The First Annual Best of Milwaukee Web Awards 2011

I had no idea I was even nominated for two of the Shepherd Express’s Best of Milwaukee Web Awards until someone tweeted me to say they had voted for me in the category Best Personal Blog. Voted for me? When I mentioned this fact to another friend and fellow avid tweeter, she replied, “Yeah, you were also nominated for Favorite Twitterer.” The nominations came as a surprise, but who doesn’t like being nominated for your favorite local alternate news source‘s web awards?

Last night’s web awards were a good time. Aside from enjoying complimentary hamburgers, wings, and beer samples from Lakefront Brewery, it was fun to be around the friendly, creative Milwaukeeans who do great things on the web. Milwaukee has a great social media culture. I’ve only been blogging and tweeting for a short while, but through that, I have met so many interesting and innovative Milwaukeeans. Interacting with so many different people on Twitter has made the city of Milwaukee feel like a small town (which most of you non-natives probably think it is anyway).

The Best of Milwaukee Web Awards were all in good fun and if anything, I am inspired  become an even better blogger and tweeter. It was an honor just to be nominated. I ended up being the first runner-up in both the Best Personal Blog and Favorite Twitterer categories and my name was printed in the latest issue of the Shepherd Express. Not too shabby.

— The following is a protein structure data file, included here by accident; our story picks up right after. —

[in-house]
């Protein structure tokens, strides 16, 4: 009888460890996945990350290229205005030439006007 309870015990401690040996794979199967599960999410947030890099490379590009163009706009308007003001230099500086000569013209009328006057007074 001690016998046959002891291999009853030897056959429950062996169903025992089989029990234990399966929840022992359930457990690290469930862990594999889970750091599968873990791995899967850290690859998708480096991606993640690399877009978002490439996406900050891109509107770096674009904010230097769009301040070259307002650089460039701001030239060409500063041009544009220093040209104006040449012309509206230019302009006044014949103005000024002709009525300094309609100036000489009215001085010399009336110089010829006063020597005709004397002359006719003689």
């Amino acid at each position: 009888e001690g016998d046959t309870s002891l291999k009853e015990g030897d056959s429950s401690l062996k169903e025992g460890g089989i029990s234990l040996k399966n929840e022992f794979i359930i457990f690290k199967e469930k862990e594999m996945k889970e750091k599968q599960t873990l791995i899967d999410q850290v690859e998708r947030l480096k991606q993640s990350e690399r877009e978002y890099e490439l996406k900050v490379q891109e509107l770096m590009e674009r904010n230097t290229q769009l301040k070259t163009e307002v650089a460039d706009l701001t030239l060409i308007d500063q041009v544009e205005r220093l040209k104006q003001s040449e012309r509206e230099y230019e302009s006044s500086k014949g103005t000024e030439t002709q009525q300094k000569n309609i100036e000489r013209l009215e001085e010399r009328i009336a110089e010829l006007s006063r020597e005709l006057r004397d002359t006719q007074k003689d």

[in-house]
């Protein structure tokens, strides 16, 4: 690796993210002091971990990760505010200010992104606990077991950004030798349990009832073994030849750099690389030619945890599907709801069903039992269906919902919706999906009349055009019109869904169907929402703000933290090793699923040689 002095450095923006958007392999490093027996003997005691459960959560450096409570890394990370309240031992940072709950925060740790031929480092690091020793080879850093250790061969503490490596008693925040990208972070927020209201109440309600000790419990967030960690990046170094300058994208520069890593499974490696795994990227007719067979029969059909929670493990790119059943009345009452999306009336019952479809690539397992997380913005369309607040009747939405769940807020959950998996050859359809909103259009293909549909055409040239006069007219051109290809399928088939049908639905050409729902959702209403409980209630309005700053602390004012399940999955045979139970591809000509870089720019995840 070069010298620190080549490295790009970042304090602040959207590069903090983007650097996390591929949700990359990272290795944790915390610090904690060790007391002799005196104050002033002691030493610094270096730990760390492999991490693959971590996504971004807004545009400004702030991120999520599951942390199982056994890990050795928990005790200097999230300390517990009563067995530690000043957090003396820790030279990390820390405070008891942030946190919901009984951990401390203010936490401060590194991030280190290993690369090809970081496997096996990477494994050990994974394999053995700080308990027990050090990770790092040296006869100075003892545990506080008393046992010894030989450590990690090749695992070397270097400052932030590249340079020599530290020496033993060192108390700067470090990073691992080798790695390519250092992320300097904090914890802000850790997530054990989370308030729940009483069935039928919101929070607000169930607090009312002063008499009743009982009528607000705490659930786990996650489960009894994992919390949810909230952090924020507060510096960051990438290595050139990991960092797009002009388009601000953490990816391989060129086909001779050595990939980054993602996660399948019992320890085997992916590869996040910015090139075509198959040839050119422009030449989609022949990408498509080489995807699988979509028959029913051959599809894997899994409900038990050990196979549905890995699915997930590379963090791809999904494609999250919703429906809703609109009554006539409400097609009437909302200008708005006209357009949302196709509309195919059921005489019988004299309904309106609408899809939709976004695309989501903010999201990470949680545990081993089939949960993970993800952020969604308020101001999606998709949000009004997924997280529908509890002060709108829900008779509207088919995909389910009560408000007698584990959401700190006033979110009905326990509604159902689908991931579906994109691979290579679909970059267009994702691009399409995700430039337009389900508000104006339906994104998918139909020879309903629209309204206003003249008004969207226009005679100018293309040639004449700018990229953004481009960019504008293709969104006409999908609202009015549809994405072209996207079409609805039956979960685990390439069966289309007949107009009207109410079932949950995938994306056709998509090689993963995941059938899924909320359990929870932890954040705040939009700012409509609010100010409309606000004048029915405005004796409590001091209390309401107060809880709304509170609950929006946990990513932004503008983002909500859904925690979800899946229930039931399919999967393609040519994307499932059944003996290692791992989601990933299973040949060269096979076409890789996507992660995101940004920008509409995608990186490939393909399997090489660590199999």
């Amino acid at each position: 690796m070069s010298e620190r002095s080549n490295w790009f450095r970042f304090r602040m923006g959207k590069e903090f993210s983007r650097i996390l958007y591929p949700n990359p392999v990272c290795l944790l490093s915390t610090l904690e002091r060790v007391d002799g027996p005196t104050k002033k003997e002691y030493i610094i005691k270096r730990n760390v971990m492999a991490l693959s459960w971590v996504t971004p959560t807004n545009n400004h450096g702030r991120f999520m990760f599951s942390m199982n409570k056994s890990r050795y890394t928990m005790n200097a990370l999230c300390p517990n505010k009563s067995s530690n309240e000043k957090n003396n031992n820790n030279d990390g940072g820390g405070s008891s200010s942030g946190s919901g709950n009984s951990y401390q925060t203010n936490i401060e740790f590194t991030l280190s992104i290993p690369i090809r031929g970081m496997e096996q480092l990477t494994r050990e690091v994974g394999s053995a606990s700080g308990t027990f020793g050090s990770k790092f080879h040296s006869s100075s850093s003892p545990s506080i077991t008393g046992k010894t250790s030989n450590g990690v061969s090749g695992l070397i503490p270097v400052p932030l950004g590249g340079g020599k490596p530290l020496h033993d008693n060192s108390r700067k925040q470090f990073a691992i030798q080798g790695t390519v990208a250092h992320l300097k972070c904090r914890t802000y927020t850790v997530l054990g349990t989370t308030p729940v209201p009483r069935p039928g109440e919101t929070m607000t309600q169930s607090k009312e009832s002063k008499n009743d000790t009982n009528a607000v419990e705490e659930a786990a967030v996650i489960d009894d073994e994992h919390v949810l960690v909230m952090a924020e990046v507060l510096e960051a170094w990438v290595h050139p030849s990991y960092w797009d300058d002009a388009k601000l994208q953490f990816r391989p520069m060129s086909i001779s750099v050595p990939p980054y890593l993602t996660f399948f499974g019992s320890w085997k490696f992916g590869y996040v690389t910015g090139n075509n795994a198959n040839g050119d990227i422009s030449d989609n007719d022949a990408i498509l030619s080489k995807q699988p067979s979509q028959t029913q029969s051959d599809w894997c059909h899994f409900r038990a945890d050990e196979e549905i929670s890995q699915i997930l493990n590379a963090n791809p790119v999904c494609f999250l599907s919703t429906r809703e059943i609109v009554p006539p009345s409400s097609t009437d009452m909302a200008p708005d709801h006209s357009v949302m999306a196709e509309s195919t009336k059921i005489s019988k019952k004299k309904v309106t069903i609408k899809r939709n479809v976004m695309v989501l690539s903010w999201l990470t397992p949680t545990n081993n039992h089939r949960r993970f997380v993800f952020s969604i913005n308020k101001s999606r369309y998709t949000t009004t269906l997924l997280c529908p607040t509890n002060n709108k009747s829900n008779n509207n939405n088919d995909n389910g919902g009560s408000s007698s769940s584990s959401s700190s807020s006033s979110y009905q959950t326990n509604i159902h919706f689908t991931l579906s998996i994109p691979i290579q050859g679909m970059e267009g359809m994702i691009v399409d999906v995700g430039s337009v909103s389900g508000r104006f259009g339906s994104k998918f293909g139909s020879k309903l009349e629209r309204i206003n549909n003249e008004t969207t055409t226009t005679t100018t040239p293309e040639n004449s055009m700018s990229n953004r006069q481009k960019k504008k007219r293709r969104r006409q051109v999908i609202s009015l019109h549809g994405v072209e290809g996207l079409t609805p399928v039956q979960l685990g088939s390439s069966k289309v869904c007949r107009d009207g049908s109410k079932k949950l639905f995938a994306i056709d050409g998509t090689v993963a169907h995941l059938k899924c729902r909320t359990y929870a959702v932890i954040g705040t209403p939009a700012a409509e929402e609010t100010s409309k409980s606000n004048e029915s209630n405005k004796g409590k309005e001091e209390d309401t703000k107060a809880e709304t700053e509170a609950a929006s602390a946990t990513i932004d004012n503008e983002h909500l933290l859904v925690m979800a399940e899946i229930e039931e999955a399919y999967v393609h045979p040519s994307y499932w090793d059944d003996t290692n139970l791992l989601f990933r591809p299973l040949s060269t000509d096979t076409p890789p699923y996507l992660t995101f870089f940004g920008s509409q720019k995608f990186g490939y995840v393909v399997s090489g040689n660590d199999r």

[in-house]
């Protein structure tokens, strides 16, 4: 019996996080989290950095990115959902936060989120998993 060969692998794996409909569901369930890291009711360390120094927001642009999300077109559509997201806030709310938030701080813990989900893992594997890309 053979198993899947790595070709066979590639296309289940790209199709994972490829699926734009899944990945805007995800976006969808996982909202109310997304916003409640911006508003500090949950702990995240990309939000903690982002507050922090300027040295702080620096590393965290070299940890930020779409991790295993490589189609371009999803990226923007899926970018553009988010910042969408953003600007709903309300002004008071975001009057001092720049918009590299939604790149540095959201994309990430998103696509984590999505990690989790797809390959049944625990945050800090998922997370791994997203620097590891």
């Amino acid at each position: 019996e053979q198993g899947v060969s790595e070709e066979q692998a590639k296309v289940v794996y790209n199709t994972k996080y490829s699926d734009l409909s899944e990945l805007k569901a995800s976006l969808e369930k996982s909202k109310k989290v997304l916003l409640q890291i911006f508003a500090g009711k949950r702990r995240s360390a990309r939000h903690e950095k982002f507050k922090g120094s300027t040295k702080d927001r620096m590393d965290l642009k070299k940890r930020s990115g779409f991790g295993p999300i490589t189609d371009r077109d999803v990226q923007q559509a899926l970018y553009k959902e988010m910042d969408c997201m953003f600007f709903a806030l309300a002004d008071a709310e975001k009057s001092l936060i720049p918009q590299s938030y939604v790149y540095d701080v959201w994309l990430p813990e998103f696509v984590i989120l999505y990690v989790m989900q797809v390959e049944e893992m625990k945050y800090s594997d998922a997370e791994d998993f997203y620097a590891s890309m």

Hats off to M.A.A.R.S. Attack for winning the Best Personal Blog title (as well as Best Tumblr and Best Band with an Online Presence) and Burp Blog, for taking the title of Favorite Tweeter as well as Best Food Blog. Here’s to another year of tweeting and blogging!


Take A Picture, It Lasts Longer

That some people are keeping photographic food diaries and posting them online does not surprise psychotherapists. “In the unconscious mind, food equals love because food is our deepest and earliest connection with our caretaker,” said Kathryn Zerbe, a psychiatrist who specializes in eating disorders and food fixations at Oregon Health and Science University in Portland. “So it makes sense that people would want to capture, collect, catalog, brag about and show off their food.” –“First Camera, Then Fork,” New York Times. 4/7/2010

Ever notice how these days, people  love to take pictures of their food?   Go in to any restaurant and I bet you will find someone who is snapping a picture of their sandwich before digging in.  In fact, go no further than your Facebook or Twitter news feed and I guarantee you will find someone who has just posted pictures of the savory breakfast sandwich they just ate or dishes from a lavish dinner party they recently  prepared.  It’s almost as if these photos scream, “look at my incredible culinary skills; too bad you weren’t here to enjoy them” or, “It’s a shame you aren’t as skilled at cooking as I am.”   I’ll admit, sometimes I feel a tinge of jealousy when I see such photographs.  I wouldn’t mind sampling your chicken parm or salmon ceviche next time I’m in your neck of the woods!